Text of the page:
= Subscribers only.
Sign in here.
Subscribe here.

William Powell published The Anarchist Cookbook in 1971. He spent the next four decades fighting to take it out of print.
“The book has hovered like an awkward question on the rim of my consciousness for years.”
© JP Laffont/Sygma/Corbis
Article
The Spy Who Fired Me·

= Subscribers only.
Sign in here.
Subscribe here.

“In industry after industry, this data collection is part of an expensive, high-tech effort to squeeze every last drop of productivity from corporate workforces.”
Illustration by John Ritter
Article
Invisible and Insidious·

= Subscribers only.
Sign in here.
Subscribe here.

“Wherever we are, radiation finds and damages us, at best imperceptibly.”
Photograph © 2011 Massimo Mastrorillo and Donald Weber/VII

Hours per day that a death-row inmate in China wears hand and ankle restraints:

24

A multidisciplinary team detected cardiac arrhythmia in the works of Beethoven.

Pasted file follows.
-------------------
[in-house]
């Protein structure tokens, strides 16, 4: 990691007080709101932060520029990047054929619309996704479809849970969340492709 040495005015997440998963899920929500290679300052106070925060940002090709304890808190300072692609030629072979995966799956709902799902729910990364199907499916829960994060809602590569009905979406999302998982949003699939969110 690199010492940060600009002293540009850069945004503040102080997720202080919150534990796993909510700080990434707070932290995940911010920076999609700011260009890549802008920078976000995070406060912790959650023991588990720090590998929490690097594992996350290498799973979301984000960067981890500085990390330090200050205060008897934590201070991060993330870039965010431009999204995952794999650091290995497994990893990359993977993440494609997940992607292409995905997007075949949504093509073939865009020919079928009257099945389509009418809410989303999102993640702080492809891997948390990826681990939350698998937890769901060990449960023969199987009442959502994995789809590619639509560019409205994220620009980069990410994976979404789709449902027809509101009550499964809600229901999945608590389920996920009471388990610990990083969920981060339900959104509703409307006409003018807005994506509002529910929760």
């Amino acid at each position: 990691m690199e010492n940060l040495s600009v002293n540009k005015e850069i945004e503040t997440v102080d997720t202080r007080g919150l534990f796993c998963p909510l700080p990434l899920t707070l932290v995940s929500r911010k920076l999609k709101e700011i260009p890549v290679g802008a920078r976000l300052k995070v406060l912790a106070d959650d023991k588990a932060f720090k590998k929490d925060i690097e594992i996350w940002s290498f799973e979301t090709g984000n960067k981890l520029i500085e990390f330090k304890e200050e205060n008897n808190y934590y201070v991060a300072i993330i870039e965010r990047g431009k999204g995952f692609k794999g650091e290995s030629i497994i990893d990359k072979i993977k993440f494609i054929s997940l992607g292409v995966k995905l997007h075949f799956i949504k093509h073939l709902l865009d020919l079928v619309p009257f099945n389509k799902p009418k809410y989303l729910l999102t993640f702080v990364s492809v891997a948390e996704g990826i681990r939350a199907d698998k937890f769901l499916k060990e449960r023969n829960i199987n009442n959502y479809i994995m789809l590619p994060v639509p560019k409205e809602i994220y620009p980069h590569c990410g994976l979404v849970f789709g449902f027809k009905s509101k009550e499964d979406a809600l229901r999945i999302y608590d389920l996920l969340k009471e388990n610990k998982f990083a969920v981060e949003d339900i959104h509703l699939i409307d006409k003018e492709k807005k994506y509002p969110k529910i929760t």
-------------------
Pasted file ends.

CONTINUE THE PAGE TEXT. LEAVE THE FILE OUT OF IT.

There was a run on cases of 5.56mm M855 green-tip rifle bullets, after the White House moved to ban their manufacture and sale because they can pierce police armor.

Subscribe to the Weekly Review newsletter. Don’t worry, we won’t sell your email address!

HARPER’S FINEST

Driving Mr. Albert

By

He could be one of a million beach-bound, black-socked Florida retirees, not the man who, by some odd happenstance of life, possesses the brain of Albert Einstein — literally cut it out of the dead scientist's head.

Subscribe Today